This is a series of posts describing the many varieties of Japanese gate, or mon (門). If you look at the preceding kanji more closely, you can think of it as a picture of a pair of swinging doors, reminiscent of saloon doors in a wild west movie. I thought that it would be a nice idea to bring more awareness to a western audience as to the tremendous diversity in forms and types of Japanese gates. This series intends to be a gateway to gates.
Previous posts in this series:
We’ve seen examples of this gate form already in this series, where they have appeared as rōmon and sanmon. Ryū (竜) means ‘dragon’, and ‘gū’ (宮) means ‘palace’, ‘mansion’, and ‘shrine’. The meaning of ryūgū is ‘Palace of the Dragon King’. The king himself is known as Ryūjin. He is a figure from Japanese folklore who lives in the sea, or other bodies of water, controls the tides with magical jewels and counts sea turtles, fish, and jellyfish as his servants. His palace is constructed from crystal, or red/white coral, and is called ryūgūjō. One day spent at the palace is apparently the same as 100 years on earth.
Ryūjin (“dragon kami“) faith is a form of religious thought and practice associated with dragons, a mythical sacred animal of ancient China. Although Japanese ryūjin worship was influenced by China, the Japanese dragon as an object of faith was a deified snake, a symbol of a water kami (suijin). Besides the term ryūjin, ryūō (“dragon king”) and ryūgū (“dragon palace”) are also used. The dragon kami is connected with agriculture because of its characteristic as a water kami. Prayers for rain were performed at rivers, swamps, ponds, and deep pools which were regarded as the abodes of the ryūjin. Agricultural rituals, such as prayers for rain and rope pulls, were carried out using a straw rope shaped like a serpent-like dragon. As a water kami, ryūjin is connected with raijin, the kami of thunder, who brings forth rain and lightning. It is thought that the dragon kami ascends to heaven when a tornado occurs. Further, umi no kami (kami of the sea), thought to reside on the other side of the ocean and to rule over the sea, is connected with water kami belief and is frequently used as a synonym for ryūjin. Fishermen prayed to the dragon kami for an abundant catch and calm seas. They carried out festivals for ryūjin, celebrated as the kami of the sea and the kami of the dragon palace. These festivals are referred to by such names as uramatsuri (“inlet festival”), isomatsuri (“beach festival”), and shiomatsuri (“tide festival”).
From the belief that metal nullified the magical powers of a snake, there developed the idea of refraining from actions that would anger the snake. Hence, fishermen believed it was taboo to drop metal in the ocean. This was the background to the idea of the equivalence of the snake kami, the dragon kami, and the sea kami. The motif of interaction between the sea kami and humans often appears in folk tales such as Urashima Tarō and Ryūgū Dōji. The belief that wealth and treasure is brought from the other side of the ocean derives from this source.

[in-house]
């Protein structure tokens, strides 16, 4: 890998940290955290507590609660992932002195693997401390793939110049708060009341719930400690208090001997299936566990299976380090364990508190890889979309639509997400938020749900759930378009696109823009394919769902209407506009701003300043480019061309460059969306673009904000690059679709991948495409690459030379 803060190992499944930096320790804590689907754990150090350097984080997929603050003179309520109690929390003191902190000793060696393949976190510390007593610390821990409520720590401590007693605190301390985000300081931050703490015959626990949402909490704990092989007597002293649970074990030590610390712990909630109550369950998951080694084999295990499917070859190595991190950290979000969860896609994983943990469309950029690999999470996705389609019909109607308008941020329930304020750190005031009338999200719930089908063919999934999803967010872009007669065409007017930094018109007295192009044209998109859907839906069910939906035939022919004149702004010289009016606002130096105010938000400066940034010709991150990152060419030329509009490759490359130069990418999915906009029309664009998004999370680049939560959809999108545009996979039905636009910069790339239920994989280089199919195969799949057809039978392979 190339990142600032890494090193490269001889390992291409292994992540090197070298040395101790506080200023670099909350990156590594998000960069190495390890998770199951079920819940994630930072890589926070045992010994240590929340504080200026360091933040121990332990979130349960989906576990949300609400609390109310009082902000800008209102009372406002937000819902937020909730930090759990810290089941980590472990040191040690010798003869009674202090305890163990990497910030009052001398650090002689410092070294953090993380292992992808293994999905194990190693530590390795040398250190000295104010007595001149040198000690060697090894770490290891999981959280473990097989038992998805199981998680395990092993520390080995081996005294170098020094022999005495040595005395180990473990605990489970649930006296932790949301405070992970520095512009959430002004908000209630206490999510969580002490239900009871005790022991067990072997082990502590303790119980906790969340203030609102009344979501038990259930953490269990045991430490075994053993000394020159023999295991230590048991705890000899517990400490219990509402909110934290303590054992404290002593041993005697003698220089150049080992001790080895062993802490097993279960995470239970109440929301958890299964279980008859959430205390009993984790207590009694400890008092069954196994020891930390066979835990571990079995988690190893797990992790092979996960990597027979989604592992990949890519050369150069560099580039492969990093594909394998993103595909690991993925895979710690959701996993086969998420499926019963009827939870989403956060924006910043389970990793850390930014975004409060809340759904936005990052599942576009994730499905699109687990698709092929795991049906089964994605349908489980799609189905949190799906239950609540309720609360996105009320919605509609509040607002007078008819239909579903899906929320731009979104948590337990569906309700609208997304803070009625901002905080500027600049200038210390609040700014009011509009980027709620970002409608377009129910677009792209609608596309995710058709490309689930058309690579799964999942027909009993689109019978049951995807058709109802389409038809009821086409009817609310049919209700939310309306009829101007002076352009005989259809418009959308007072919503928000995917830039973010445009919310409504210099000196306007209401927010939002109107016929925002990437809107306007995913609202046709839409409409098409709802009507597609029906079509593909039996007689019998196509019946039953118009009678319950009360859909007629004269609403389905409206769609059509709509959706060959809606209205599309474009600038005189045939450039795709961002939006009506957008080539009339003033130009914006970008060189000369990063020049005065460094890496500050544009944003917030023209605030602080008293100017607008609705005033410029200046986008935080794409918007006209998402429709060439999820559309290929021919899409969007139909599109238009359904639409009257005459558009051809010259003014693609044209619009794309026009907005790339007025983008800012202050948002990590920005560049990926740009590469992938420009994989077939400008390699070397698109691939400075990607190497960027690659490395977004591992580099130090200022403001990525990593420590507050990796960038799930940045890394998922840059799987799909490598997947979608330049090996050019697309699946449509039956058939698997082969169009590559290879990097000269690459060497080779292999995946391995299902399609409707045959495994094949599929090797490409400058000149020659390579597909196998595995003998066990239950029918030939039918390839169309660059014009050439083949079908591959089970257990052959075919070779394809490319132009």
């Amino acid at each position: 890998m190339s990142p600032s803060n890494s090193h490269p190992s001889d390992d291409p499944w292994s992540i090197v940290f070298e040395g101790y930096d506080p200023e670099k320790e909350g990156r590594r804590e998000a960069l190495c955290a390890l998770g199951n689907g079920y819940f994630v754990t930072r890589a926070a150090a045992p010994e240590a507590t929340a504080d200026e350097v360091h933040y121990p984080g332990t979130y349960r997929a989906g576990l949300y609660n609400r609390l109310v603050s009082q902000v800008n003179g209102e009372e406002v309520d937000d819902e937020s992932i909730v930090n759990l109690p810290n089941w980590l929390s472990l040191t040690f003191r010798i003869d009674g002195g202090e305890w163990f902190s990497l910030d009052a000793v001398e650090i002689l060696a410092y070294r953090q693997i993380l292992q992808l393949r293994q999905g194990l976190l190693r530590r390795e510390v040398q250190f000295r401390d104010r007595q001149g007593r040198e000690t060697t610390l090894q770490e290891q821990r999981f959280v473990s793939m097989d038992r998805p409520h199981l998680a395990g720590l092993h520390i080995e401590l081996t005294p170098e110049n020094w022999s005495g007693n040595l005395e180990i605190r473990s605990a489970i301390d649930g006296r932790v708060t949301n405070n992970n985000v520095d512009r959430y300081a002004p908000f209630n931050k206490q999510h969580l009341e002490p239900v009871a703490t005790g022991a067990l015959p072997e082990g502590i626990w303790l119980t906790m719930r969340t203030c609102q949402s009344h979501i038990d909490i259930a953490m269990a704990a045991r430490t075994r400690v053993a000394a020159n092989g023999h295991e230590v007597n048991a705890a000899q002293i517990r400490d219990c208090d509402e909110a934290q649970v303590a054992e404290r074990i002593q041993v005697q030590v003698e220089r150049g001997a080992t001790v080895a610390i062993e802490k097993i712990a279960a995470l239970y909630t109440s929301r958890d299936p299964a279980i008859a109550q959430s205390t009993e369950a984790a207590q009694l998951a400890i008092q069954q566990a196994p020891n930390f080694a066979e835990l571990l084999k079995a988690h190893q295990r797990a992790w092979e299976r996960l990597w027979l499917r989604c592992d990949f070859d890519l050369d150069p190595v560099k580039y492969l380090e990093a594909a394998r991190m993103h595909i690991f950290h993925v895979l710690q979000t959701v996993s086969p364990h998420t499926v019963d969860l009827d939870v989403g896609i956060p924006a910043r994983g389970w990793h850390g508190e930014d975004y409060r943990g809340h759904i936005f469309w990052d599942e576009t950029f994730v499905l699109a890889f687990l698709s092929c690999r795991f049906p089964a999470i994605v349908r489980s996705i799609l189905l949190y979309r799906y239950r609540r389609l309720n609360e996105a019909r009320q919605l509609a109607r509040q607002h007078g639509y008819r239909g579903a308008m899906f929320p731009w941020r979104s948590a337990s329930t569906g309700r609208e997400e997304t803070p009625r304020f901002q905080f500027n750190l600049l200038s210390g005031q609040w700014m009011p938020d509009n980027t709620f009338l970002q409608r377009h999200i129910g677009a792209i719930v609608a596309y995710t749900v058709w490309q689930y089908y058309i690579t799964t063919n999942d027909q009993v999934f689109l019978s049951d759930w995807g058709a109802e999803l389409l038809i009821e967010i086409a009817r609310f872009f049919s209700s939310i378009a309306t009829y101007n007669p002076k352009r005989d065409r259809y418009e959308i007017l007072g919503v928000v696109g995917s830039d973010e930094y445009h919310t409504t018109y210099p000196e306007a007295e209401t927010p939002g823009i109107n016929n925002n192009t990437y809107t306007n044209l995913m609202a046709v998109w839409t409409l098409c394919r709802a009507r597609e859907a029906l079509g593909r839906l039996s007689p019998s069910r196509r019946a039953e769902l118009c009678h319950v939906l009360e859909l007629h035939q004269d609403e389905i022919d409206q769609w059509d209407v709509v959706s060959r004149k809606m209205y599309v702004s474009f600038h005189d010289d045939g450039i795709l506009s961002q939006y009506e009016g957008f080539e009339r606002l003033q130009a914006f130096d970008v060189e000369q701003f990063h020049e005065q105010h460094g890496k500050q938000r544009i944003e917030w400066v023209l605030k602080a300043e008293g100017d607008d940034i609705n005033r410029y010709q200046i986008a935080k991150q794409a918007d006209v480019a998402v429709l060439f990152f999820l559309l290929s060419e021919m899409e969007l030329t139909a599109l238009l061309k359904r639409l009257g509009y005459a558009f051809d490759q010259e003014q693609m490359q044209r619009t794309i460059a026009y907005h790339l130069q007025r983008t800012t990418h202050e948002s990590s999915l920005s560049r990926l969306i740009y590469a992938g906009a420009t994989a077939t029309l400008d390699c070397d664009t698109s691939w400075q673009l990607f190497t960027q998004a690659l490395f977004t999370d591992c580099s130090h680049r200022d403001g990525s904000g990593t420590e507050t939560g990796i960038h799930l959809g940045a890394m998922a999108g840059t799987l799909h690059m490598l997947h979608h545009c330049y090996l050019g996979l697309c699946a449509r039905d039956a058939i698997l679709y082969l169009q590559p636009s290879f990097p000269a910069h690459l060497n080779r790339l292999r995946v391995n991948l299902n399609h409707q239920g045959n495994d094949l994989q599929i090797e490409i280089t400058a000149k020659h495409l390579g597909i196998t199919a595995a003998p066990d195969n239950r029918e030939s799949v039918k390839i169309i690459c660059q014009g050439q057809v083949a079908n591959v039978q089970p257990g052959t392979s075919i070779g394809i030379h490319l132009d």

Here’s a statue depicting this mythical figure of Ryūjin, located in Niban town, part of Sakura City:
The gate for the Palace of the Dragon King is characterized by a lower structure which is enclosed, usually plastered, and takes the form of an elongated arch. These gates are found in front of both temples and shrines, and are considered ‘Chinese’ in style.
Let’s look at an example, Eisenji (栄泉寺) in Ibaraki Prefecture:
Looking through the arch:
A view from within the compound:
Next, probably the most famous example, which is found at Nikkō. This gate has a special name – Kōkamon (皇嘉門):
This gate is a barrier to the inner house of the compound and the other buildings and is always closed. apparently the interior surfaces are all waxed and there is an incredible ceiling.
The painted styling is reminscent of continental architecture.
Here’s the ryūgūmon fronting the temple garden at Daijōin (大乗院) in Nara:
Looking through the opening:
A view from the courtyard:
One more, the ryūgūmon at Anjō-in (安住院) in Okuyama Prefecture:
This temple complex was extablised early on, around 750 a.d.
This gate is a bell tower, so it could equally be called a shōrōmon.
A view into the arched opening:
A view from the inner area of the compound:
Another rear view, from the 3/4 position:
Detail of the eave treatment, with two-tier, parallel rafters:
Well, another post, another gate. We’re actually getting towards the end of this series now, with just a few to go. hope you’ll stay tuned, and thanks for visiting. On to post 29